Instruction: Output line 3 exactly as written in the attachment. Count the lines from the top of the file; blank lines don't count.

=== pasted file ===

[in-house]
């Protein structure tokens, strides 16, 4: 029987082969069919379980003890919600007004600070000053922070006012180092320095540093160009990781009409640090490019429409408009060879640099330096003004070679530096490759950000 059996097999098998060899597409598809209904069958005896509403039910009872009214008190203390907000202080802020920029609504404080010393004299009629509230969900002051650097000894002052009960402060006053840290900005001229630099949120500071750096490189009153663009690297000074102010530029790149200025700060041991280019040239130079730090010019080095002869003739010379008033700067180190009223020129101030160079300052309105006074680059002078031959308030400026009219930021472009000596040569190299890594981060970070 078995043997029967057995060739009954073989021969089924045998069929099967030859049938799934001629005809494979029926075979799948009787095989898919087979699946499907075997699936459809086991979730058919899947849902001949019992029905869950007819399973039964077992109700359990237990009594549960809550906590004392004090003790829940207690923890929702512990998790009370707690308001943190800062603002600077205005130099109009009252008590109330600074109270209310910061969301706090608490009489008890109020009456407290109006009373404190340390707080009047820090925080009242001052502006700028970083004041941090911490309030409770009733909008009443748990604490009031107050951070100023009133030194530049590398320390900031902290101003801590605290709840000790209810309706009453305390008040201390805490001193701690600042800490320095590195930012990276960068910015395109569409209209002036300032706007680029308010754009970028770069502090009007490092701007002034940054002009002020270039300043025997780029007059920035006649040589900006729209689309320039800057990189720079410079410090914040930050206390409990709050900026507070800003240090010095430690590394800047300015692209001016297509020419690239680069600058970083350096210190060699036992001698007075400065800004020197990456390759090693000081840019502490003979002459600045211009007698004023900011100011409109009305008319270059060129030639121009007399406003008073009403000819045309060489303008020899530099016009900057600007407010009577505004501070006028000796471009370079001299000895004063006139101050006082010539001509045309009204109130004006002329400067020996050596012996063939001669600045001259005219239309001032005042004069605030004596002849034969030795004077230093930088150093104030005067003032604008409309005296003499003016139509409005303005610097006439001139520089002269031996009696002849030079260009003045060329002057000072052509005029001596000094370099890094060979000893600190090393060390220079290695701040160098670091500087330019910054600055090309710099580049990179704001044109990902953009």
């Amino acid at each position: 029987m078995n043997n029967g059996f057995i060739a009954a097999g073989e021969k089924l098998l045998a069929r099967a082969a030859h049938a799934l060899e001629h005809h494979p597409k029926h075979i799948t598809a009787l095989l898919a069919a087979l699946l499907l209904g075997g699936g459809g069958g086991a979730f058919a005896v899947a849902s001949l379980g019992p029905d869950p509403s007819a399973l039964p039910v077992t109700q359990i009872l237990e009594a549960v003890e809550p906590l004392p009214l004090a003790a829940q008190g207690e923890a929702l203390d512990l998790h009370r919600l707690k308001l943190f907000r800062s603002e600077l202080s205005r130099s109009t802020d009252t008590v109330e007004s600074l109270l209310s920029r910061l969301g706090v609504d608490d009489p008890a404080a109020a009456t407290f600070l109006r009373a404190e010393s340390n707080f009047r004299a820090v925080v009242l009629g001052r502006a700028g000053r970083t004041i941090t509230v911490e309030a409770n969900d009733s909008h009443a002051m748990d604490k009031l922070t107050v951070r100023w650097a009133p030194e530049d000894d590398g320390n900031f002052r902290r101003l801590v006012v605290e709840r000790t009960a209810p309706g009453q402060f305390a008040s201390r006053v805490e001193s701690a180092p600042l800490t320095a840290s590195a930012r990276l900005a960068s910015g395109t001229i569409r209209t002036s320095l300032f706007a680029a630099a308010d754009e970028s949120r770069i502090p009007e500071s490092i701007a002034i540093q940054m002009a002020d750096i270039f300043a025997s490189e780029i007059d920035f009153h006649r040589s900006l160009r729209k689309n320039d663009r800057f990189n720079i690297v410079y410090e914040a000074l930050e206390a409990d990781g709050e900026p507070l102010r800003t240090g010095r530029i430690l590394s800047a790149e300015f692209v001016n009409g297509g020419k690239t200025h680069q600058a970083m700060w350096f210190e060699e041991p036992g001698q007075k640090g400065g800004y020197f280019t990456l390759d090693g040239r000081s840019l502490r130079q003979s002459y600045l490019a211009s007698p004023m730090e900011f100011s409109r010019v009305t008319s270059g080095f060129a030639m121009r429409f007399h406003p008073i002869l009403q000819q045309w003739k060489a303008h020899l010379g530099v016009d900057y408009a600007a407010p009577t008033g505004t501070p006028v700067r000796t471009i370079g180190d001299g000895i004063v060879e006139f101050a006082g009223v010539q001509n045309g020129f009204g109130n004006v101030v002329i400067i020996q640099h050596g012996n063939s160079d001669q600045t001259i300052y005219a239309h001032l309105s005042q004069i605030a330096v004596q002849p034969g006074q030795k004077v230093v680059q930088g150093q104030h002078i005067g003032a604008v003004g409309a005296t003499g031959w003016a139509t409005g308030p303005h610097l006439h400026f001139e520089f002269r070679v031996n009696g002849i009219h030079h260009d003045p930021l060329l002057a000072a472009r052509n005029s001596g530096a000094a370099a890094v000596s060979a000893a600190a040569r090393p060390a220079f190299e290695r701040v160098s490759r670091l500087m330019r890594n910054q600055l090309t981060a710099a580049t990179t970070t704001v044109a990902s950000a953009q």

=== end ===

């Amino acid at each position: 029987m078995n043997n029967g059996f057995i060739a009954a097999g073989e021969k089924l098998l045998a069929r099967a082969a030859h049938a799934l060899e001629h005809h494979p597409k029926h075979i799948t598809a009787l095989l898919a069919a087979l699946l499907l209904g075997g699936g459809g069958g086991a979730f058919a005896v899947a849902s001949l379980g019992p029905d869950p509403s007819a399973l039964p039910v077992t109700q359990i009872l237990e009594a549960v003890e809550p906590l004392p009214l004090a003790a829940q008190g207690e923890a929702l203390d512990l998790h009370r919600l707690k308001l943190f907000r800062s603002e600077l202080s205005r130099s109009t802020d009252t008590v109330e007004s600074l109270l209310s920029r910061l969301g706090v609504d608490d009489p008890a404080a109020a009456t407290f600070l109006r009373a404190e010393s340390n707080f009047r004299a820090v925080v009242l009629g001052r502006a700028g000053r970083t004041i941090t509230v911490e309030a409770n969900d009733s909008h009443a002051m748990d604490k009031l922070t107050v951070r100023w650097a009133p030194e530049d000894d590398g320390n900031f002052r902290r101003l801590v006012v605290e709840r000790t009960a209810p309706g009453q402060f305390a008040s201390r006053v805490e001193s701690a180092p600042l800490t320095a840290s590195a930012r990276l900005a960068s910015g395109t001229i569409r209209t002036s320095l300032f706007a680029a630099a308010d754009e970028s949120r770069i502090p009007e500071s490092i701007a002034i540093q940054m002009a002020d750096i270039f300043a025997s490189e780029i007059d920035f009153h006649r040589s900006l160009r729209k689309n320039d663009r800057f990189n720079i690297v410079y410090e914040a000074l930050e206390a409990d990781g709050e900026p507070l102010r800003t240090g010095r530029i430690l590394s800047a790149e300015f692209v001016n009409g297509g020419k690239t200025h680069q600058a970083m700060w350096f210190e060699e041991p036992g001698q007075k640090g400065g800004y020197f280019t990456l390759d090693g040239r000081s840019l502490r130079q003979s002459y600045l490019a211009s007698p004023m730090e900011f100011s409109r010019v009305t008319s270059g080095f060129a030639m121009r429409f007399h406003p008073i002869l009403q000819q045309w003739k060489a303008h020899l010379g530099v016009d900057y408009a600007a407010p009577t008033g505004t501070p006028v700067r000796t471009i370079g180190d001299g000895i004063v060879e006139f101050a006082g009223v010539q001509n045309g020129f009204g109130n004006v101030v002329i400067i020996q640099h050596g012996n063939s160079d001669q600045t001259i300052y005219a239309h001032l309105s005042q004069i605030a330096v004596q002849p034969g006074q030795k004077v230093v680059q930088g150093q104030h002078i005067g003032a604008v003004g409309a005296t003499g031959w003016a139509t409005g308030p303005h610097l006439h400026f001139e520089f002269r070679v031996n009696g002849i009219h030079h260009d003045p930021l060329l002057a000072a472009r052509n005029s001596g530096a000094a370099a890094v000596s060979a000893a600190a040569r090393p060390a220079f190299e290695r701040v160098s490759r670091l500087m330019r890594n910054q600055l090309t981060a710099a580049t990179t970070t704001v044109a990902s950000a953009q």